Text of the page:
What a pretty princess!

I’m NOT a princess. (Hands on hips.) I’m just pretending.

Oh. You are TOO a princess and with such beautiful curls.

Blink. Blink. Blink.

She is bored with the concept of having to explain to adults who should know better that she isn’t really royalty from an animated movie. She isn’t really a superhero ballerina in a tutu with a cape and cowboy boots. She’s just is who she is and that happens to be a little girl who really doesn’t give a flying fuck if you like her outfit or not because she chose to wear what she has on today because it makes her happy and that happy is being drained every time she has to explain to you peasants that she’s not really a princess but a five-year-old with an imagination and a sense of self so strong I applaud it just as much as I cry thinking about the hell I’m in for when she becomes a teenager.

So I take a deep breath to remind myself that I want to not beat this spirit out of her. To remind myself that I need to help focus her energies to recognize that there comes responsibility with stepping out into the public eye as a princess. Or a superhero. Or a superhero princess in a cape with a crown and mismatched socks and a wand to freeze the bad guys. Because a sense of self that strong, one in which the opinion of others has no bearing on what I decide to wear or how I act in certain situations or how I feel, is something I am still working daily to attain.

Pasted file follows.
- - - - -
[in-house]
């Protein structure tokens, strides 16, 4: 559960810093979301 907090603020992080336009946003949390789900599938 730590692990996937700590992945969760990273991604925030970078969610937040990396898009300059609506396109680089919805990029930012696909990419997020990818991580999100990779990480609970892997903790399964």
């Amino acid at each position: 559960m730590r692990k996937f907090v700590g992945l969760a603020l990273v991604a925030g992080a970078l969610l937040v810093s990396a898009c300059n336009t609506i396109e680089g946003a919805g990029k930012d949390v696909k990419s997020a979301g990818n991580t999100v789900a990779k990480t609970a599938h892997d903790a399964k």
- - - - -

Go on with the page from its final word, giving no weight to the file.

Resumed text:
I’m jealous of her confidence because it’s the confidence that allows her to not care what you think now that makes me believe will help her avoid the path I took and the daily battle I fight every time I look in the mirror when she’s older. And, as her mother, I’m very aware that I can celebrate her confidence only if I’m making sure that respect for herself, her elders, and sweet strangers giving compliments are part of the package. Without respect and kindness, confidence is easily confused as just plain rude.

It’s my job to make sure she is as strong and self-assured as she is polite and understanding that a simple thank you will suffice. We’ve have this conversation countless times. But my child is bull-headed. While she may understand that she may stand out in public for her princess attire and cowboy boots, she’s also not sure why anyone else cares what she is wearing and feels the need to start up a conversation about it. This is when I explain that the lady at Walgreens doesn’t know that every single person she encountered today has tried having the exact same conversation with her and that even if she is bored with it, she is the one who made the choice to not blend in and must therefore learn to be patient and polite.

She rolls her eyes. I grit my teeth, take a deep breath, and explain to a five-year-old who is perfectly aware the she is being rude (again) that she is being rude (again).

Baby, remember what we talked about with Daddy? That when you wear your fun outfits, nice strangers are going to want to tell you how cute you look as a princess?

Yes.(She mumbles because it’s the fourth time today she’s heard this.)

And remember how we said if you are going to argue with every stranger that calls you a princess by telling them that are you not a princess when you are dressed like one that it’s just back to the regular clothes in your closet until you can learn to just smile and nod because arguing with nice old ladies is rude, baby?

Yes. (She mumbles again because she doesn’t really want to be bothered with having to apologize to this woman who is now openly staring at me and my defiant little girl who surpassed brat and became bitch long before I was ready for it. That’s my fault. The not being ready, I mean. There are mirrors. I own a few.)